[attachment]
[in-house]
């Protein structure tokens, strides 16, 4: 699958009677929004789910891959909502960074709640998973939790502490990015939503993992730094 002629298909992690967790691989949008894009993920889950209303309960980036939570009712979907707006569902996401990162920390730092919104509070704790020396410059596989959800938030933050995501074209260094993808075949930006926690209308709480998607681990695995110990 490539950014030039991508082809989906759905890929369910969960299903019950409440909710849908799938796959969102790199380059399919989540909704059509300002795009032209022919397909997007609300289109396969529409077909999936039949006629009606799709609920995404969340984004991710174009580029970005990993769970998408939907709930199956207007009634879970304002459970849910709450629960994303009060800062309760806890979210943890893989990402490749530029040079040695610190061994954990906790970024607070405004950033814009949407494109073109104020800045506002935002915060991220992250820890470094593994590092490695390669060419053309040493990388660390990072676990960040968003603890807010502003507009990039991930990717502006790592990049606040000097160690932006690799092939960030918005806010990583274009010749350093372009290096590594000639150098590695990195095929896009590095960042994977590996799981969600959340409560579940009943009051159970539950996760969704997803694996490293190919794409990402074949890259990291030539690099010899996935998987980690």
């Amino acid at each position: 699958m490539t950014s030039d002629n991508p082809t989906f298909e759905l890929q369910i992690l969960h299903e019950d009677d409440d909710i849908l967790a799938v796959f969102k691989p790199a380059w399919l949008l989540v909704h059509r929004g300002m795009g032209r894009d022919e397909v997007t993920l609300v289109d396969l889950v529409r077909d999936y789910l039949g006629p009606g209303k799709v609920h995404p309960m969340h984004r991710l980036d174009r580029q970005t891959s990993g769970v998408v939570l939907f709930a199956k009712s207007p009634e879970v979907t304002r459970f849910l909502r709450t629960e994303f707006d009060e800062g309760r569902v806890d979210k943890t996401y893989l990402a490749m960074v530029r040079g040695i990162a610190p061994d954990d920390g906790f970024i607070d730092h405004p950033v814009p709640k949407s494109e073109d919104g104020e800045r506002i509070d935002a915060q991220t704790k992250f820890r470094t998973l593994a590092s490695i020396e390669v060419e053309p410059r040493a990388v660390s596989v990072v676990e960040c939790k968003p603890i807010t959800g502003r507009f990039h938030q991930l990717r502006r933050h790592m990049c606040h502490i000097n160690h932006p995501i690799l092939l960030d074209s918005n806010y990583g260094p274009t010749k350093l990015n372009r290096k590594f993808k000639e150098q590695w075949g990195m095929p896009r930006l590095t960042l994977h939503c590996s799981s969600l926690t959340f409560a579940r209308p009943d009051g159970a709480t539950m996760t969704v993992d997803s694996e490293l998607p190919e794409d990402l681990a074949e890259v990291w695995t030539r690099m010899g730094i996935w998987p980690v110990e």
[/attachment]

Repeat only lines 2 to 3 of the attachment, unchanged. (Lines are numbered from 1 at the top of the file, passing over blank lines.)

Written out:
């Protein structure tokens, strides 16, 4: 699958009677929004789910891959909502960074709640998973939790502490990015939503993992730094 002629298909992690967790691989949008894009993920889950209303309960980036939570009712979907707006569902996401990162920390730092919104509070704790020396410059596989959800938030933050995501074209260094993808075949930006926690209308709480998607681990695995110990 490539950014030039991508082809989906759905890929369910969960299903019950409440909710849908799938796959969102790199380059399919989540909704059509300002795009032209022919397909997007609300289109396969529409077909999936039949006629009606799709609920995404969340984004991710174009580029970005990993769970998408939907709930199956207007009634879970304002459970849910709450629960994303009060800062309760806890979210943890893989990402490749530029040079040695610190061994954990906790970024607070405004950033814009949407494109073109104020800045506002935002915060991220992250820890470094593994590092490695390669060419053309040493990388660390990072676990960040968003603890807010502003507009990039991930990717502006790592990049606040000097160690932006690799092939960030918005806010990583274009010749350093372009290096590594000639150098590695990195095929896009590095960042994977590996799981969600959340409560579940009943009051159970539950996760969704997803694996490293190919794409990402074949890259990291030539690099010899996935998987980690």
């Amino acid at each position: 699958m490539t950014s030039d002629n991508p082809t989906f298909e759905l890929q369910i992690l969960h299903e019950d009677d409440d909710i849908l967790a799938v796959f969102k691989p790199a380059w399919l949008l989540v909704h059509r929004g300002m795009g032209r894009d022919e397909v997007t993920l609300v289109d396969l889950v529409r077909d999936y789910l039949g006629p009606g209303k799709v609920h995404p309960m969340h984004r991710l980036d174009r580029q970005t891959s990993g769970v998408v939570l939907f709930a199956k009712s207007p009634e879970v979907t304002r459970f849910l909502r709450t629960e994303f707006d009060e800062g309760r569902v806890d979210k943890t996401y893989l990402a490749m960074v530029r040079g040695i990162a610190p061994d954990d920390g906790f970024i607070d730092h405004p950033v814009p709640k949407s494109e073109d919104g104020e800045r506002i509070d935002a915060q991220t704790k992250f820890r470094t998973l593994a590092s490695i020396e390669v060419e053309p410059r040493a990388v660390s596989v990072v676990e960040c939790k968003p603890i807010t959800g502003r507009f990039h938030q991930l990717r502006r933050h790592m990049c606040h502490i000097n160690h932006p995501i690799l092939l960030d074209s918005n806010y990583g260094p274009t010749k350093l990015n372009r290096k590594f993808k000639e150098q590695w075949g990195m095929p896009r930006l590095t960042l994977h939503c590996s799981s969600l926690t959340f409560a579940r209308p009943d009051g159970a709480t539950m996760t969704v993992d997803s694996e490293l998607p190919e794409d990402l681990a074949e890259v990291w695995t030539r690099m010899g730094i996935w998987p980690v110990e």